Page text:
Eileen: Blessings and ((((hugs)))) right back. Thank you for remembering me, and all of us.

Bill: Thank you for your thoughts; I'm very mindful of the self-care that needs to happen. I'm doing my best to do it here, and will continue when I get home. No one made any "unfair" assumptions about me, except perhaps myself--but no amount of "preparation" could have prepared me.

Mimi: Thank you. Hugs and love right back, and it was wonderful talking with you yesterday.

Ann: Thank you for your prayers. I am getting support, and will get more of what I need when I get home.

Thank you, all of you, for your thoughts, love, and prayers for me and for the people of this city. I can feel your prayers embracing me. Thank you.

Kate Murphy said...

Kirsten - It was good to talk to you. Again, a handful of sems in what feels like a war zone for just a week doesn't give you much opportunity to be change agents there. Some yes, but limited. Where you all can really change the world is with the vision of the Forgotten that you bring back and forever hold in your views of the world, that forever is part (not all) of what shapes your ministries. Thank you for the words about the faith of the women in the shelter you are serving, like the faith of women (and men) in DarFur. By comparison, my willingness to wait upon the coming of "the commonwealth of peace and justice" appears to be the patience of a nano-second. And thank you for just praying the questions this all raises for you.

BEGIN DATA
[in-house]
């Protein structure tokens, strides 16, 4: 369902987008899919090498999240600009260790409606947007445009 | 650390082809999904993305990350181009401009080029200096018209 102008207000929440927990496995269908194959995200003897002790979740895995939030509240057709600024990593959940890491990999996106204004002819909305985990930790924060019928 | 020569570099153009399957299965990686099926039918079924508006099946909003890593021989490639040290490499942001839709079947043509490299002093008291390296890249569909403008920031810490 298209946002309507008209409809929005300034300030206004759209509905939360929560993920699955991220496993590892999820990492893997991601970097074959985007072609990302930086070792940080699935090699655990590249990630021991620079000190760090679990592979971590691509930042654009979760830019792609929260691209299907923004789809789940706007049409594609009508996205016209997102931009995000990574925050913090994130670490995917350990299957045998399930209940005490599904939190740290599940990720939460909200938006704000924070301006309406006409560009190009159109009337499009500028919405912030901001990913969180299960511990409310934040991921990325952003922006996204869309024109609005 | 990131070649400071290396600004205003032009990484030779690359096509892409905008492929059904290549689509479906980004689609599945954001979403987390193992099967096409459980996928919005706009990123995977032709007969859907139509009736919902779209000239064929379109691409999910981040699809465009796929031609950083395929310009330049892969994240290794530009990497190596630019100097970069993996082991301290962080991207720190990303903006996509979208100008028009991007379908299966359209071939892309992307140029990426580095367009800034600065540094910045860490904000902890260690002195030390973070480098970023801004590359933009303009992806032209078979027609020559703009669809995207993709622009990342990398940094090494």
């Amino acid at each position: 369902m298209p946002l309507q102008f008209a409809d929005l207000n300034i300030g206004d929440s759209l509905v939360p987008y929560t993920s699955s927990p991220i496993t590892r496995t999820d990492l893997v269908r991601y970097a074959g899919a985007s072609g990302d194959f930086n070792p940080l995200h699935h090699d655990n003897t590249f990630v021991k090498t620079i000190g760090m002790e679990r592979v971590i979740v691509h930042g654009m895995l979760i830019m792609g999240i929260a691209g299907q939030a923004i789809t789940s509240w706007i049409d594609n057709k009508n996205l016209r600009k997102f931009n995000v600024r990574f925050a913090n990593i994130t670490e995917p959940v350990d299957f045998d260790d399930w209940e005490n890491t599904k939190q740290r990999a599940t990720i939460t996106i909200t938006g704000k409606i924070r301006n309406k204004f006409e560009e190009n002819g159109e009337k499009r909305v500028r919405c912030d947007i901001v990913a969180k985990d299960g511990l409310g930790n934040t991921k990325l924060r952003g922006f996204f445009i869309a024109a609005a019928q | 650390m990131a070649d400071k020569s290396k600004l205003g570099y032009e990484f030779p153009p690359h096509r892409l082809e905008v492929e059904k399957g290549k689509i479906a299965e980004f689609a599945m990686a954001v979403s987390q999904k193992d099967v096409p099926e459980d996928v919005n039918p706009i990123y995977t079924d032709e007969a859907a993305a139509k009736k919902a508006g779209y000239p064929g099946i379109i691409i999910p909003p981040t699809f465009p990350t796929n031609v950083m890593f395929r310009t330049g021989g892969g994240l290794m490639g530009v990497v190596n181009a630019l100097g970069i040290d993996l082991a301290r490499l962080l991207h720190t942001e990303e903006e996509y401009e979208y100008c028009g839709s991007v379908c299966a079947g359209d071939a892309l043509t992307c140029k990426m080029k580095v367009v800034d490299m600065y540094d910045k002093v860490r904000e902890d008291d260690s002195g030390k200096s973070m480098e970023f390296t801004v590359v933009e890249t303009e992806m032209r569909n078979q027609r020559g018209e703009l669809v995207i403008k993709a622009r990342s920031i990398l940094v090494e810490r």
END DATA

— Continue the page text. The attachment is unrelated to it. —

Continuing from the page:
See you soon in the Peoples Republic of Bezerkely.

Mimi said...

It was amazing to talk to you my friend! Hugs and love and prayers.

Grandmère Mimi said...

Kristin, I am a native New Orleanian, but I moved away many years ago. Thank you for your work there. It's a heartbreaking story. You are in my prayers.

Kirstin said...

Kate: Thank you. Much, much love.


Grandmere Mimi: Thank you for your prayers; they mean more than you know.